“So the likelihood is that a minor-league free-agent signing, probably try to be more active there. I think if you see us give a guaranteed contract to a starter that’s going to be someone we think is going to beat out someone in the current rotation or would be willing to compete and end up in the ‘pen. And some of those guys want a guaranteed starting spot.”
Q- What was it about last year where the depth didn’t work out?
“We had an inordinate number of injuries. I think we had the most DL days in the history of the organization, double the DL days of what we averaged in the past five years or so and I’ve been here for all five of those years. I thought we had enough bodies. We always plan to have 11 guys that have the ability to start.
“After your first five starters, the remaining six, three might get 10 starts, one of them might get two or three. We had enough bodies, but everybody broke down. I think all I can learn from that is to continue to stockpile depth and not rely on as much youth in the starting five. I think we had enough bodies, but out of the guys we were counting on to be in our rotation, the inexperience, the youth, maybe those guys should have been that depth for us. Maybe an Alvarez, last year, as well as he performed at the end of September in 2011, maybe we should have gone into it saying, ‘You know, as good as he looked, maybe he should be optioned and we’ll just have depth and he’ll be sitting there as our sixth starter.’ Rather than pretty much guaranteeing him a job coming into the year.”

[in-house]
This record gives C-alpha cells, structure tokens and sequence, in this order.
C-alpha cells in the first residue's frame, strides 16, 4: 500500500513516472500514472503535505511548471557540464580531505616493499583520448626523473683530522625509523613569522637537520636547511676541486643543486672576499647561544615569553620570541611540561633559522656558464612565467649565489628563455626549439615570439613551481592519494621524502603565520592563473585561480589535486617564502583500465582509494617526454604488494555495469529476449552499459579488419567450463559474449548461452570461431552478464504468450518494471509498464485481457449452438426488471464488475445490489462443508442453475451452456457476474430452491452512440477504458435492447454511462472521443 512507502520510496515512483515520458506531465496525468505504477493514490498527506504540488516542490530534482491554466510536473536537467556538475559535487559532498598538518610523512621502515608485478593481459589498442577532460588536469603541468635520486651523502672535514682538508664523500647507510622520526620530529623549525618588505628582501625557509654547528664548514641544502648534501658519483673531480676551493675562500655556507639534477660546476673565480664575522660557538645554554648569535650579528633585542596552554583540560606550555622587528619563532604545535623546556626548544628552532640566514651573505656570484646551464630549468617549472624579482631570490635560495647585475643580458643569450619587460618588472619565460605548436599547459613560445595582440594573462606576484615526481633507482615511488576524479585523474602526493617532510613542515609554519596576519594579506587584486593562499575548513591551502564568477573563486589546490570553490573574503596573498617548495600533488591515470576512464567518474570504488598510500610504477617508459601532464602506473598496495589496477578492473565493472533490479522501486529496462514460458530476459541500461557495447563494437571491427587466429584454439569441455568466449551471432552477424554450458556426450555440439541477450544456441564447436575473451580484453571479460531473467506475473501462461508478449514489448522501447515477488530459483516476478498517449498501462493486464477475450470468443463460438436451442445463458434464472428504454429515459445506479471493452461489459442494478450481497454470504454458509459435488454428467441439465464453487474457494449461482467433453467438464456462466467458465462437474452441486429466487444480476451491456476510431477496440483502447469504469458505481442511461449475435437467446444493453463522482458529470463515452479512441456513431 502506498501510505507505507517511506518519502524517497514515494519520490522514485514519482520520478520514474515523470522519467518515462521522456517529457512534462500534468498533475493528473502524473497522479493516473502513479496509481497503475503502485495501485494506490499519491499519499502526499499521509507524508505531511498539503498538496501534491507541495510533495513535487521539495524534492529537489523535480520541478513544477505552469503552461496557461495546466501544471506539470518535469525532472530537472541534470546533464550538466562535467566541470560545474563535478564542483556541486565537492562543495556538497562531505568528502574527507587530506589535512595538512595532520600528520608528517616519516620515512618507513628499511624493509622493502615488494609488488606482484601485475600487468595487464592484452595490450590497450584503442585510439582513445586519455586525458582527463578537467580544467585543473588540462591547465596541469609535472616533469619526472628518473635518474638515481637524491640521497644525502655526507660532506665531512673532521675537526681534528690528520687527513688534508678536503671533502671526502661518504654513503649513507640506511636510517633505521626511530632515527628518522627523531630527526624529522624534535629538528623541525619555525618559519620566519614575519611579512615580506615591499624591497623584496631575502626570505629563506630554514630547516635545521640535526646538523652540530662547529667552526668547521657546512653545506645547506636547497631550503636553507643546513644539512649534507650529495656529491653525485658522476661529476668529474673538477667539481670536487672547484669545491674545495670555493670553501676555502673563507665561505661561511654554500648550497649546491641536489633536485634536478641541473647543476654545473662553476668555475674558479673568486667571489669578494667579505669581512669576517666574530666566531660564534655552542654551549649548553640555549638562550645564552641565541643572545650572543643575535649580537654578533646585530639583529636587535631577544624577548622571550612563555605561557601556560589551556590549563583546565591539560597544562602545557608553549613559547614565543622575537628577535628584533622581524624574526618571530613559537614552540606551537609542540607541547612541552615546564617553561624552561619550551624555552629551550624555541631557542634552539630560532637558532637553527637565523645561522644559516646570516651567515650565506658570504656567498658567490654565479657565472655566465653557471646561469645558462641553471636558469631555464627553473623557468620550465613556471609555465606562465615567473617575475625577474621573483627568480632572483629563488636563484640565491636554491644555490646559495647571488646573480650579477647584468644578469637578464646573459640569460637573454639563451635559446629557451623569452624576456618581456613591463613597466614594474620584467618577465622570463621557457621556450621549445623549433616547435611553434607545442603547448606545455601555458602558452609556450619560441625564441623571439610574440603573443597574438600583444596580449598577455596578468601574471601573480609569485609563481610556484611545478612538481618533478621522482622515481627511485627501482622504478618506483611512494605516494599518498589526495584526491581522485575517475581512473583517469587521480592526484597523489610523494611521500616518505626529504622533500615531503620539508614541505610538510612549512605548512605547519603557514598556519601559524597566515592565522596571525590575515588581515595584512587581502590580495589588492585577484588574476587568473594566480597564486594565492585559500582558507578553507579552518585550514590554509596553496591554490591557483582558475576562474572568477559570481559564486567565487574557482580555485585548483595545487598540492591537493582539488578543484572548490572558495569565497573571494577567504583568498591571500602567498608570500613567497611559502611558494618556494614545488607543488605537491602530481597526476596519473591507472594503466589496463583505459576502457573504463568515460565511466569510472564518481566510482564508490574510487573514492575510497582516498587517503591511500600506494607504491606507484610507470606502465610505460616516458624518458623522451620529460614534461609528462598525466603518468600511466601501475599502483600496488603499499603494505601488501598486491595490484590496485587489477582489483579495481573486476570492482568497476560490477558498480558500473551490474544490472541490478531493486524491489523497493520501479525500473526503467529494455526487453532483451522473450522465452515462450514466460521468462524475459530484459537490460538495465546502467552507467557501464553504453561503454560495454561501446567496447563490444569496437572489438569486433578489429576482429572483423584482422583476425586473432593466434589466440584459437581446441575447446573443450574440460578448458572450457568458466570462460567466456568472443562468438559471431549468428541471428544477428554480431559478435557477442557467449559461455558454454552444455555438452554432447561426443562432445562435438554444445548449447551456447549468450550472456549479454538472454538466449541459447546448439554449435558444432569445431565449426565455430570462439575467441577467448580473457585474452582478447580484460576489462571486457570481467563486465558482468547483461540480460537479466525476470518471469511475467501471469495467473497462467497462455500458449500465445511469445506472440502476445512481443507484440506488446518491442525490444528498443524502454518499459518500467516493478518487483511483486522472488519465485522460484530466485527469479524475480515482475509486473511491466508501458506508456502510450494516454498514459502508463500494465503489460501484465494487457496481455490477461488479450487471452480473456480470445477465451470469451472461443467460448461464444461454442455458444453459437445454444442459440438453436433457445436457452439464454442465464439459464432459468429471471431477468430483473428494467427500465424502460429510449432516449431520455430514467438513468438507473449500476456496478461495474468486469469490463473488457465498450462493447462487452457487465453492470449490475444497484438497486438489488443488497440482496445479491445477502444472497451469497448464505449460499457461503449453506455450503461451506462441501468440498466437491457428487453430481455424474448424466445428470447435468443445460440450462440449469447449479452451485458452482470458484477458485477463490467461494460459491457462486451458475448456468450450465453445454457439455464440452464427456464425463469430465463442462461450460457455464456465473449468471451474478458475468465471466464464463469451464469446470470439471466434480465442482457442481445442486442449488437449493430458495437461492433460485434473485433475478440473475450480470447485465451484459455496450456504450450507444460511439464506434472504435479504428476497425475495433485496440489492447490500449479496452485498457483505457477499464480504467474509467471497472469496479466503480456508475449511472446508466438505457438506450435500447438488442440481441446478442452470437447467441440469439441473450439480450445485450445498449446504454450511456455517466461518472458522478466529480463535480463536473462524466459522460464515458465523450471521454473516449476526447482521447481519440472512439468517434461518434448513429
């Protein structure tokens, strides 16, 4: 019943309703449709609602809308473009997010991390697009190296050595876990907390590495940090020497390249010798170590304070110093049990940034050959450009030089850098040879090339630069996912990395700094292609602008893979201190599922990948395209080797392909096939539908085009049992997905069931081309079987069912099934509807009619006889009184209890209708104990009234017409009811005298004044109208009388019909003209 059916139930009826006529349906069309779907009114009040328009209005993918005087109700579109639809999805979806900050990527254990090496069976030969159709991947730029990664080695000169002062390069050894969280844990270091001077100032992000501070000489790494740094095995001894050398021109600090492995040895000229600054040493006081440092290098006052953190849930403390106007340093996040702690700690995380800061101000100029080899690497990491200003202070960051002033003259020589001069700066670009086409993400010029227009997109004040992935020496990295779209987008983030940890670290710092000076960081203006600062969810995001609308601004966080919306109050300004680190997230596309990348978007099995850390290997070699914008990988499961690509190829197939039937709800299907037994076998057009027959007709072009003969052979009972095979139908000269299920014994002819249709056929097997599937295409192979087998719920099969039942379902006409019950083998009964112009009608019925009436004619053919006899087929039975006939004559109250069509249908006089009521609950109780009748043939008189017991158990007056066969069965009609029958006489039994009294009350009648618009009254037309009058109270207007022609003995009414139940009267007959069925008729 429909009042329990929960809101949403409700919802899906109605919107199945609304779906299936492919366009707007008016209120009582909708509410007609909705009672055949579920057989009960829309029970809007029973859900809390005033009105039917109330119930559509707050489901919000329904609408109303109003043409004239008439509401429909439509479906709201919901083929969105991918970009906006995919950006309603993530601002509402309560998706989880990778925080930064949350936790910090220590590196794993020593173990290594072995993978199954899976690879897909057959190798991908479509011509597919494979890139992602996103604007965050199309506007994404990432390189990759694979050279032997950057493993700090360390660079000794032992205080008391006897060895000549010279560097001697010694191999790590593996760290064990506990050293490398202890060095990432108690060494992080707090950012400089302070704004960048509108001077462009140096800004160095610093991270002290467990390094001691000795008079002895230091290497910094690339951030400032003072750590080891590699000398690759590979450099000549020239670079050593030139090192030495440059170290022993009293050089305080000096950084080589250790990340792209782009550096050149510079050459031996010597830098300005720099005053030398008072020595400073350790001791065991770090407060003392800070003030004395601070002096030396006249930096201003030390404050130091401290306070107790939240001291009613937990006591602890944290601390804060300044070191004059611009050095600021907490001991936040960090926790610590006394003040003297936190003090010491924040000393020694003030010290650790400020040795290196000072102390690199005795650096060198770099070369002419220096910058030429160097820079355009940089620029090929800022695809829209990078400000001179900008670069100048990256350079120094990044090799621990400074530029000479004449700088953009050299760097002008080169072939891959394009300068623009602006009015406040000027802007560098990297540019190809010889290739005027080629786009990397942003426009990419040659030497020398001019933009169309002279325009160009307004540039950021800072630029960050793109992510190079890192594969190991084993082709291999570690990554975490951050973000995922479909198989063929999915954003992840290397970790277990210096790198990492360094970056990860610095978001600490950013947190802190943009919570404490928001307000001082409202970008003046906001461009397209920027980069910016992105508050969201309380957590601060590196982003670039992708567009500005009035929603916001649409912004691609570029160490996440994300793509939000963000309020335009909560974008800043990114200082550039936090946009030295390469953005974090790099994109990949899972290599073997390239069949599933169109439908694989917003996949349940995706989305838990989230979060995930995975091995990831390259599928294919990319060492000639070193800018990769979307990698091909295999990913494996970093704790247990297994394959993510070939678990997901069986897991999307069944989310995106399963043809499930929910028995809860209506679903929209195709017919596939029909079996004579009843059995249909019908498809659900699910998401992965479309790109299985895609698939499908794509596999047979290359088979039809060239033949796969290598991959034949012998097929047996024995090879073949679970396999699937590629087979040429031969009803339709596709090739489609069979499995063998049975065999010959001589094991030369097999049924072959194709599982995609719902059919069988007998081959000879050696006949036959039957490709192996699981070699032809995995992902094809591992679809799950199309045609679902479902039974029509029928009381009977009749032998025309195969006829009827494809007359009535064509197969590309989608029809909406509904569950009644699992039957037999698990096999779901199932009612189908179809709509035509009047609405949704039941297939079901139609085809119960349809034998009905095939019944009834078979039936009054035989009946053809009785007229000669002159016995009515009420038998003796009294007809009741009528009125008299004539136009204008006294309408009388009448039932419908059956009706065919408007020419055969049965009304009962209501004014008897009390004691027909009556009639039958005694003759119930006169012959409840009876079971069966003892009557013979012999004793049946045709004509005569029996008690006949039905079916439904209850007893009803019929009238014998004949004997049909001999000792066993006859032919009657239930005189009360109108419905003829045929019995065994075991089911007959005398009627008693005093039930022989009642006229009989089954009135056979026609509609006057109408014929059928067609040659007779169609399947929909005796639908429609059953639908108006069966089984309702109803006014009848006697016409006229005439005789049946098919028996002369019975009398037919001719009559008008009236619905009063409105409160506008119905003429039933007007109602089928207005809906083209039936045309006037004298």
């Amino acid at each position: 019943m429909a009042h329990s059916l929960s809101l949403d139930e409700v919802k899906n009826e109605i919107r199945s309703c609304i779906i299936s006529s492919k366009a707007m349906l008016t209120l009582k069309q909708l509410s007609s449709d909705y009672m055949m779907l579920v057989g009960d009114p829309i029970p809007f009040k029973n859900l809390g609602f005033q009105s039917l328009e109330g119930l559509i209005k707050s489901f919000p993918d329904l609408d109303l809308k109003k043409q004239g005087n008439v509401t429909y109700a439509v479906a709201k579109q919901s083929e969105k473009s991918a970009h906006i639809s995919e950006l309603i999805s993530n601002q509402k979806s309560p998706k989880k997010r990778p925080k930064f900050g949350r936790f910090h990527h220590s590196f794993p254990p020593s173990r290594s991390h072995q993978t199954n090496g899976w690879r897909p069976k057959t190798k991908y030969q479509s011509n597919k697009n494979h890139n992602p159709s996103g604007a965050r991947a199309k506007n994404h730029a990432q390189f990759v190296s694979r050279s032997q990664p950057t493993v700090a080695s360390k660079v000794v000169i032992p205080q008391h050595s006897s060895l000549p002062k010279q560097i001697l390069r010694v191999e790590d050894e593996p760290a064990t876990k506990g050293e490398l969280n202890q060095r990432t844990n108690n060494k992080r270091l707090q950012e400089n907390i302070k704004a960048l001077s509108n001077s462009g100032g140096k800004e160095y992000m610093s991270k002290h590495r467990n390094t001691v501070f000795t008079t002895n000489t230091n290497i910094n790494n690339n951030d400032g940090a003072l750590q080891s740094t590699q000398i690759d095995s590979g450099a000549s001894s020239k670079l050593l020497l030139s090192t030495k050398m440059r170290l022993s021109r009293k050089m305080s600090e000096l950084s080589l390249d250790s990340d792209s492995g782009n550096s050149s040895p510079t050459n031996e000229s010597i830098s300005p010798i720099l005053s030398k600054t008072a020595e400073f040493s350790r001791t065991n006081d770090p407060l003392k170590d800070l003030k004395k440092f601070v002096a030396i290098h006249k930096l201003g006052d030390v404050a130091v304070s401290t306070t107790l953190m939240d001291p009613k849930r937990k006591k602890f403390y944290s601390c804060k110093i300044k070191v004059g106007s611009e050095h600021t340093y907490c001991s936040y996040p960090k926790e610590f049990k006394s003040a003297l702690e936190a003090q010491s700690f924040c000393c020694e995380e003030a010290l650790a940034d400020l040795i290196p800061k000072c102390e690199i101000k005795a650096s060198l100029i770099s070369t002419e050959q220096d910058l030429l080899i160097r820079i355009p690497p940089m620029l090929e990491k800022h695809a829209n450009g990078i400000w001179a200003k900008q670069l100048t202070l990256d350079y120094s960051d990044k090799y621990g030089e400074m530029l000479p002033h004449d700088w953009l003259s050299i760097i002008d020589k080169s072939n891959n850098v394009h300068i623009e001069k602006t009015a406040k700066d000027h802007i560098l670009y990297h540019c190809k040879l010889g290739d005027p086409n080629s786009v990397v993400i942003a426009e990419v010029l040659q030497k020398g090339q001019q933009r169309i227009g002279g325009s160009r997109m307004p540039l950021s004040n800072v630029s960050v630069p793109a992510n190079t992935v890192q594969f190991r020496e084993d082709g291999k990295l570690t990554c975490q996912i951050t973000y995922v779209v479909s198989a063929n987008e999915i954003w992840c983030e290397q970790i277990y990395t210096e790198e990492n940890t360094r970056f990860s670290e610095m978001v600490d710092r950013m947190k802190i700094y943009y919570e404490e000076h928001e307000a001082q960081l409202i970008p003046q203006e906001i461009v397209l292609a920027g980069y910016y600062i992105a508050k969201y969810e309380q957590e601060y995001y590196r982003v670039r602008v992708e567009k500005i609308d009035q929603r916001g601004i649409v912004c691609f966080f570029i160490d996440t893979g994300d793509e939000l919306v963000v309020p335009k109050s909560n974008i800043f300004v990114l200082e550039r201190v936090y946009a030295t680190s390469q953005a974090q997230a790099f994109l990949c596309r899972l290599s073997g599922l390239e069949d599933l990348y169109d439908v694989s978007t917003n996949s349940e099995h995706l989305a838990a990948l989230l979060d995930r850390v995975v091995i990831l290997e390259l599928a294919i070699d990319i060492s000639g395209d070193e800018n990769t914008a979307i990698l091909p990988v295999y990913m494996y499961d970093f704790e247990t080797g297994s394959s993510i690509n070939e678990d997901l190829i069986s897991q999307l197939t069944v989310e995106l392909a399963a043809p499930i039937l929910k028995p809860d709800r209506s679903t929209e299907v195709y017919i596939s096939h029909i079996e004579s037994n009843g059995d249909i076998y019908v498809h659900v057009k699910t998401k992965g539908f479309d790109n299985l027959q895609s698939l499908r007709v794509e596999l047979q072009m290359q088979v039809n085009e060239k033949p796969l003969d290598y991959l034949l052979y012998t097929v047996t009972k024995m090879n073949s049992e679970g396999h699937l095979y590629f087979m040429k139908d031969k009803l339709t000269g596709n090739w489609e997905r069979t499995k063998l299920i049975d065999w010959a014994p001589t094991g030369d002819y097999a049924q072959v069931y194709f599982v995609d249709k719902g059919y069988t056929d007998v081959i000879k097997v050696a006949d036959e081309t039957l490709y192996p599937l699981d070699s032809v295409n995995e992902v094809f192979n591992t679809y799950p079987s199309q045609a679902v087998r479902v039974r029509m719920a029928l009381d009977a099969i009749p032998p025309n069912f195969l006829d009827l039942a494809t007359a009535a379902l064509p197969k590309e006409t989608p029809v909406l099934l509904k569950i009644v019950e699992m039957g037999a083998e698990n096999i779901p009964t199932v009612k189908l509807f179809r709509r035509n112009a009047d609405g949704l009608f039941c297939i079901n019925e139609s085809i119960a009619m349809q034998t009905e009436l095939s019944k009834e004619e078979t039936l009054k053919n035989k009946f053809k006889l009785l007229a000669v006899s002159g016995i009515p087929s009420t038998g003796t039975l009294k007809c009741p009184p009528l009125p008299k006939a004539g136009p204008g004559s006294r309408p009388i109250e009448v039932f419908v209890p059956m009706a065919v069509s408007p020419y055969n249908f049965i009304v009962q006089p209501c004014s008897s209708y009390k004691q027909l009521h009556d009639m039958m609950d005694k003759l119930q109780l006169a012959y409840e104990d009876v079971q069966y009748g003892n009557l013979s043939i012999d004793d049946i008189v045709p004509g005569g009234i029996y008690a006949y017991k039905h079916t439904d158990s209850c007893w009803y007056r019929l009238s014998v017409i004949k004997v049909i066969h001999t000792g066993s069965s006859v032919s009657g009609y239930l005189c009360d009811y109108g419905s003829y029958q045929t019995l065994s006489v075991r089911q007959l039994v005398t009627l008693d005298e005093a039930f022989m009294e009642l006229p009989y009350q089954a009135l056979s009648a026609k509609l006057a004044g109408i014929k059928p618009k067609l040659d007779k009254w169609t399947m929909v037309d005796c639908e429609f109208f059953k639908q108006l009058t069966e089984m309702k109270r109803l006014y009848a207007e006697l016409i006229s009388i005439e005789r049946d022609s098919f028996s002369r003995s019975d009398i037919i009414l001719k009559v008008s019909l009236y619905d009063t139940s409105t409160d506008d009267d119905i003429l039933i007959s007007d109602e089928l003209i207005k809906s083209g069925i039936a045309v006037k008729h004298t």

Q-In the 6-10 guys, how many bodies do you have in place?
“We have bodies, it’s just: what’s the quality? Some guys, especially the minor-league free agents we signed or guys that we claimed off waivers and so on. Until you get to see them, you don’t know. Some guys emerge. We didn’t know what we were going to get out of a guy like Aaron Laffey last year. Relatively speaking I think he did a solid job for us on a guy that was a minor-league free agent. I don’t think we planned on him getting 18 starts. He probably would have been more valuable if we only had four or five starts out of him. I think you just try to get as much quality as you can.
“But you look at the teams that win, they normally don’t have to us 10 starters or 11 starters. When it comes to that point something’s gone wrong; guys are not performing or guys are getting hurt. Most teams that win use somewhere in the eight range. Obviously health is important for all clubs.”
Q- When you say you’re down to two or three free agents, you’re talking pitchers?
“Ideally. Right now we’re not in the market for any free-agent position players.”